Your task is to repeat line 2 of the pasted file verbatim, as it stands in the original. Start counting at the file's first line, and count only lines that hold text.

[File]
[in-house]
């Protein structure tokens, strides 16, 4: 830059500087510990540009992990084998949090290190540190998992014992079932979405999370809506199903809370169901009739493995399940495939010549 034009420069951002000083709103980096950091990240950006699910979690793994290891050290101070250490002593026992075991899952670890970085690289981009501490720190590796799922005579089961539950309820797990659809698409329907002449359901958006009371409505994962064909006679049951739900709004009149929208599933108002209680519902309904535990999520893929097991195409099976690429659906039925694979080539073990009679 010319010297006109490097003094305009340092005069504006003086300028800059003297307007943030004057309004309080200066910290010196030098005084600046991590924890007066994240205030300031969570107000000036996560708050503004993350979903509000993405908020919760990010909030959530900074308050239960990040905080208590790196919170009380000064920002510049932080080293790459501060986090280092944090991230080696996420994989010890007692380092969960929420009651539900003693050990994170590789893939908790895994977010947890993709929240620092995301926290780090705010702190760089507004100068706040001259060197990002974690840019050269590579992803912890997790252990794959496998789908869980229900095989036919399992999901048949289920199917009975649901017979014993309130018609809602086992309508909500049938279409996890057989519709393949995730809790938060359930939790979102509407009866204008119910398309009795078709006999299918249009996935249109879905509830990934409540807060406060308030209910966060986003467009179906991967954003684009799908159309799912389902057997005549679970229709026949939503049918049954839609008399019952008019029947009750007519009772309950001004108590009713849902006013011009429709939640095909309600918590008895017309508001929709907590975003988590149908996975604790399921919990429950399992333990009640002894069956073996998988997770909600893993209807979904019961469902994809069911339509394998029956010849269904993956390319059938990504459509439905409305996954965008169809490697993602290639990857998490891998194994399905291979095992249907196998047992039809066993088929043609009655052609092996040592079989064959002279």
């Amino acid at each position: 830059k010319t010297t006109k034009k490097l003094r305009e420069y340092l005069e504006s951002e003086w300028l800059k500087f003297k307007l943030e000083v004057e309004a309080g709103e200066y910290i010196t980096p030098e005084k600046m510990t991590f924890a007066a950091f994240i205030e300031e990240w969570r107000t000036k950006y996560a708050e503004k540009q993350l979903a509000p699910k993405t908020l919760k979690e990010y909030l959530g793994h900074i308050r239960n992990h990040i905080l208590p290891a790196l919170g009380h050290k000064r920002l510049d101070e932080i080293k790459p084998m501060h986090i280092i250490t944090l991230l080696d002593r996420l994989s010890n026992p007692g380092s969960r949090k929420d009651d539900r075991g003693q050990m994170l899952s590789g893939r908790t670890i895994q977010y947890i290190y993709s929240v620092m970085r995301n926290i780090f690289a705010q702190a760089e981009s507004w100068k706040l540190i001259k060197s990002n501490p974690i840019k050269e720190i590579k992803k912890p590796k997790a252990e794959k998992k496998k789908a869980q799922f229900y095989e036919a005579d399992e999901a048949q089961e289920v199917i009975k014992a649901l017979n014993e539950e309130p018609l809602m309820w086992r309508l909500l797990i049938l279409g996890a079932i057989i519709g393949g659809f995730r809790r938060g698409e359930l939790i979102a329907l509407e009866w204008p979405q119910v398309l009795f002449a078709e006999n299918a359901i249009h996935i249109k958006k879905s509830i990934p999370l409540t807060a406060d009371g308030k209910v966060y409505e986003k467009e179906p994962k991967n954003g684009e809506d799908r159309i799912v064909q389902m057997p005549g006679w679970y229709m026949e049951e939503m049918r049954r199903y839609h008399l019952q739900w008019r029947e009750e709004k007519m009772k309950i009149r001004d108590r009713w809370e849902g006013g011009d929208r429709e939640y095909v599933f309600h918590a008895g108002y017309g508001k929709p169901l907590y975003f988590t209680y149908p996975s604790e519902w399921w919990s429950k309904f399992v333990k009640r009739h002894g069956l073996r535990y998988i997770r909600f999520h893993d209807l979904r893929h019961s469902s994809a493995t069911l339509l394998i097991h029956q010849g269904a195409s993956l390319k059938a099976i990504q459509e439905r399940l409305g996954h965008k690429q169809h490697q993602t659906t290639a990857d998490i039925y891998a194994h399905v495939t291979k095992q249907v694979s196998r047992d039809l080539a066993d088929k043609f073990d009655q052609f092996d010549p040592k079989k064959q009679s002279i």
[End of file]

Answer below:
């Protein structure tokens, strides 16, 4: 830059500087510990540009992990084998949090290190540190998992014992079932979405999370809506199903809370169901009739493995399940495939010549 034009420069951002000083709103980096950091990240950006699910979690793994290891050290101070250490002593026992075991899952670890970085690289981009501490720190590796799922005579089961539950309820797990659809698409329907002449359901958006009371409505994962064909006679049951739900709004009149929208599933108002209680519902309904535990999520893929097991195409099976690429659906039925694979080539073990009679 010319010297006109490097003094305009340092005069504006003086300028800059003297307007943030004057309004309080200066910290010196030098005084600046991590924890007066994240205030300031969570107000000036996560708050503004993350979903509000993405908020919760990010909030959530900074308050239960990040905080208590790196919170009380000064920002510049932080080293790459501060986090280092944090991230080696996420994989010890007692380092969960929420009651539900003693050990994170590789893939908790895994977010947890993709929240620092995301926290780090705010702190760089507004100068706040001259060197990002974690840019050269590579992803912890997790252990794959496998789908869980229900095989036919399992999901048949289920199917009975649901017979014993309130018609809602086992309508909500049938279409996890057989519709393949995730809790938060359930939790979102509407009866204008119910398309009795078709006999299918249009996935249109879905509830990934409540807060406060308030209910966060986003467009179906991967954003684009799908159309799912389902057997005549679970229709026949939503049918049954839609008399019952008019029947009750007519009772309950001004108590009713849902006013011009429709939640095909309600918590008895017309508001929709907590975003988590149908996975604790399921919990429950399992333990009640002894069956073996998988997770909600893993209807979904019961469902994809069911339509394998029956010849269904993956390319059938990504459509439905409305996954965008169809490697993602290639990857998490891998194994399905291979095992249907196998047992039809066993088929043609009655052609092996040592079989064959002279």